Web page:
Seems like unless we are native to Paumanok, we have immigrated to what is now called Long Island.
My grandparents on my mother’s side arrived to New York from Ireland in 1913, escaping from labor disputes, violence and a fallen economy due to English colonization. My great-grandparents on my father’s side arrived in the 1800s, reportedly escaping the potato famine; the “Great Hunger” killed about 1 million people and sent many survivors off to new lands in hopes that they could be saved.
As did millions of immigrants, my mother’s parents dispersed to the outer boroughs of New York during the Great Depression. They moved to Queens after closing their Upper West Side market. Elmhurst was a melting pot of Italian, Irish, Polish, German and Jewish refugees from Europe. I also had friends from Iran, Pakistan, Haiti and Puerto Rico.
Growing up there in the 1960s, many of my friends’ parents spoke little English. In those days, the fathers worked and the mothers stayed home, raising the children. It was idyllic, and I’ll always be grateful for the rich cultural experiences I had in my upbringing.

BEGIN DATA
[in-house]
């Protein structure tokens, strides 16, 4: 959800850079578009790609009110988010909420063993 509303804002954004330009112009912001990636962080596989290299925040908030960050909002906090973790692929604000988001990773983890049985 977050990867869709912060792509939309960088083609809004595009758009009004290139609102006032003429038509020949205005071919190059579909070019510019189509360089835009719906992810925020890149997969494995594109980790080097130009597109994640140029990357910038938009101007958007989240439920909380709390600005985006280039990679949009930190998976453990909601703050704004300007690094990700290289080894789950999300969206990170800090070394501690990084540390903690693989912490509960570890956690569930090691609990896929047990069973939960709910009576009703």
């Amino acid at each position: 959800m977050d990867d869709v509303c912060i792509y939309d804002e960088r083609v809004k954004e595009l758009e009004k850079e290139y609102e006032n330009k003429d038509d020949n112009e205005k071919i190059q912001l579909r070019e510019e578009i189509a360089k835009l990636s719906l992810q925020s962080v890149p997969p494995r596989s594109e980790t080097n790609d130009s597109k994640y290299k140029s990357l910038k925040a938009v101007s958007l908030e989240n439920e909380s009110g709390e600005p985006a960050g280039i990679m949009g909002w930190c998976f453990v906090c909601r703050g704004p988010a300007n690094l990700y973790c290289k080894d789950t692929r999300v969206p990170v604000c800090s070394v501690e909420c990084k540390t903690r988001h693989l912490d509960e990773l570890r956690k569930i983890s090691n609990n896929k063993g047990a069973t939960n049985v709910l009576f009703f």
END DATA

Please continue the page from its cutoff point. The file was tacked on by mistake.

Sure, there were the xenophobic people like William “Bill the Butcher” Cutting, who despised people from other countries, but we all found our way, made our places and, except for a few whose main job was to keep the local pub doors open, contributed to community and society.
But there was a clear path to entering and working in the U.S. in those days: arrive, register at Ellis Island or other ports of entry, be given your papers (and maybe a uniform and a gun and be sent off to battle, like my grandfather Joseph McNamara was in 1913).
Today, our immigration system is broken and doesn’t provide for a clear path to residency or citizenship for the millions of people escaping economic disaster, violence, famine or climate change around the world. Human trafficking schemes, exploitive employers here in the U.S. and elected officials have turned immigration into a political soccer ball.
And the same people who cry about those who may be here without proper documentation are oftentimes first in line to exploit them by paying less than fair wages under the table.
We can fix this, not by human trafficking people around the country, but by providing a clear path for them to become documented residents and citizens of our communities.
One fine body…